K2 Legal Support: Tom Kendrick and Sam Kendrick
A specialist copy shop was the route to success for two brothers. Find out how.
Going into business with a sibling may not be everyone’s chosen path to entrepreneurial success. But Tom and Sam Kendrick, brothers from Bristol, set up K2 Legal Support in October 2005, and are now managing the enviably rapid growth of their flourishing company.
K2 started as a specialist copy shop for the legal profession and gained the trust and custom of Bristol’s law firms so quickly it was soon able to open a second branch in Birmingham.
The brothers, one of whom had previously worked in a legal print room, recognised a need for a copying and printing business geared to handle the complex work that lawyers generate.
Once they’d spotted their gap, they didn’t hang around – ten weeks later the brothers signed a lease on the first branch. In this time they thoroughly researched their market, grew confident in their business model, and chose their location.
“We had to start from scratch with everything,” says Tom, “from buying the machines to signing the lease. Meanwhile Sam was phoning every solicitor, gathering their names, so that the day before we started trading everybody got a letter, and he could follow it up personally.”
Initial funding came from the selling of Tom’s previous business, but within three weeks of trading K2 broke even. It’s a success they put down to providing a personal touch. Every customer, Tom stresses, received a tailor-made approach from day one.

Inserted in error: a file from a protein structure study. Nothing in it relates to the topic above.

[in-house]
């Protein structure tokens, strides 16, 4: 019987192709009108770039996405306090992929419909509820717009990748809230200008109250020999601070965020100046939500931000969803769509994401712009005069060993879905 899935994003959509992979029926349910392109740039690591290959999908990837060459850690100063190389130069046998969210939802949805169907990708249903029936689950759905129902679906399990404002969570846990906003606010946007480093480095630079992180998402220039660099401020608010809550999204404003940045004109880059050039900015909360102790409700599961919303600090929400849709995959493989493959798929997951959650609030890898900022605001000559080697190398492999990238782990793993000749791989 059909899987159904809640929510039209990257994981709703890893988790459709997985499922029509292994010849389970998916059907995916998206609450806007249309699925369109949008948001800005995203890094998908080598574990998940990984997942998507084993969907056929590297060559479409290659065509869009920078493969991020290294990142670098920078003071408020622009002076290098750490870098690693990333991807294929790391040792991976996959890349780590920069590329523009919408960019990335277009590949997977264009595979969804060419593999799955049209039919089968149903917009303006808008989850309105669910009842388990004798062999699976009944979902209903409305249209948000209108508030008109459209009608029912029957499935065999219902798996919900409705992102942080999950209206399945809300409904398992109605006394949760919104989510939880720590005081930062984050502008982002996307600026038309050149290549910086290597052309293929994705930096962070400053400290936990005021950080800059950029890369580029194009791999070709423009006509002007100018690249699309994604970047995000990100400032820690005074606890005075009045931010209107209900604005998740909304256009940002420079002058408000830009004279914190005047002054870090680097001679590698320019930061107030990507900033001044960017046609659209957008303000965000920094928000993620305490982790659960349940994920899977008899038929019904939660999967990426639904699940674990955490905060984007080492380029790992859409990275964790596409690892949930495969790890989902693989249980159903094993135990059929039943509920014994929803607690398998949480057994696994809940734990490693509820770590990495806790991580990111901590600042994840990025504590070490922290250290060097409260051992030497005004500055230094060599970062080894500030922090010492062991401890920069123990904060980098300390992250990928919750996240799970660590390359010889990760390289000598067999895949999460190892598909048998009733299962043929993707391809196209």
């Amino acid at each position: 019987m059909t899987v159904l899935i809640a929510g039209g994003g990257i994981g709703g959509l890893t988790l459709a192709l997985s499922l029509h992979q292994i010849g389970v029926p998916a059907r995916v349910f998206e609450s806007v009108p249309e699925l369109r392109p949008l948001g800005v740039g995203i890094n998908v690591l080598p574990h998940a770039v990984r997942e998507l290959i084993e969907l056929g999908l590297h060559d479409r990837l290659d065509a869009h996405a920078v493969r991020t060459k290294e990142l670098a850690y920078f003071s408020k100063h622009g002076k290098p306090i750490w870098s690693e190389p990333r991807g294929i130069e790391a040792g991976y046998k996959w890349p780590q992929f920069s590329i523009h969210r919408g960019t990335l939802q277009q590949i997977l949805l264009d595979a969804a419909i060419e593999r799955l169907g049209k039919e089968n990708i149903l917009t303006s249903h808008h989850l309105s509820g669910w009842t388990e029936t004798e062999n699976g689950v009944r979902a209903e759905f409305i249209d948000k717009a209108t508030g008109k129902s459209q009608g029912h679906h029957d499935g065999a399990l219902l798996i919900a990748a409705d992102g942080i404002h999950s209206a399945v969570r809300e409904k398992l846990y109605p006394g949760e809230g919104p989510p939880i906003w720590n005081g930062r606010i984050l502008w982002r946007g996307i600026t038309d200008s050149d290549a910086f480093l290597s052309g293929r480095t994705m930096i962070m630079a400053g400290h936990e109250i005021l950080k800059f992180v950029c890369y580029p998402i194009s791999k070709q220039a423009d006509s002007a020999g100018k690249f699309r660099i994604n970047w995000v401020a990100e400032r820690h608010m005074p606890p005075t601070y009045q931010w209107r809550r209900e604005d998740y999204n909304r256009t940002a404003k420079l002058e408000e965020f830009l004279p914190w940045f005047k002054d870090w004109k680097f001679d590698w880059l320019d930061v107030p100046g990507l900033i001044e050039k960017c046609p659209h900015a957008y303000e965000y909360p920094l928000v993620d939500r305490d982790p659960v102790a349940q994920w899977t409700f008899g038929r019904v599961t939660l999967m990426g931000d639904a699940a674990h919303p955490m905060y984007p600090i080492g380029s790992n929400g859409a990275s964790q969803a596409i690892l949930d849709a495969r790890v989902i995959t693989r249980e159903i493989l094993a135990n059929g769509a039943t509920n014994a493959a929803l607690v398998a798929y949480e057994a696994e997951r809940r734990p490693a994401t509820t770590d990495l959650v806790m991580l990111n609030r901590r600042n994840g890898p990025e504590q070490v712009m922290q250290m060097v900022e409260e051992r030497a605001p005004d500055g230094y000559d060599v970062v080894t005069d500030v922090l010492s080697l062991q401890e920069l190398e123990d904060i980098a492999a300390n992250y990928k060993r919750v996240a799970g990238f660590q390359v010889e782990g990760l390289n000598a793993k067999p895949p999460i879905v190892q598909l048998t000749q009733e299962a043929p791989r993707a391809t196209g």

The business also prides itself on three specific unique selling points: speed, accuracy, and confidentiality. To reinforce the latter, all staff must sign a confidentiality agreement.
The first year of trading saw a turnover of £380,000 and the brothers named as finalists for the Shell Livewire Young Entrepreneur of the Year award.
“The awards were enormously beneficial. All of our customers saw it. And when we decided to launch K2 Birmingham, it suddenly gave us a bit of kudos.”
The Birmingham branch therefore got off to a flying start, breaking even after eight weeks. “Ultimately it will be bigger than Bristol,” Tom predicts.
However, with expansion come staff problems. “Finding people who are genuinely capable of managing has been unbelievably difficult.”
This will become a more pressing problem as more branches are launched. However, the company is focused on retaining employees and hopes to place current staff in all the cities it moves to.
The five-year plan is to open branches in five cities, something they predict they’ll achieve without any fresh investment.
With this kind of confidence, it’s no surprise that Tom doesn’t have any regrets about going into business with his brother. “I have absolutely no regrets,” he says. “I wouldn’t have it any other way.”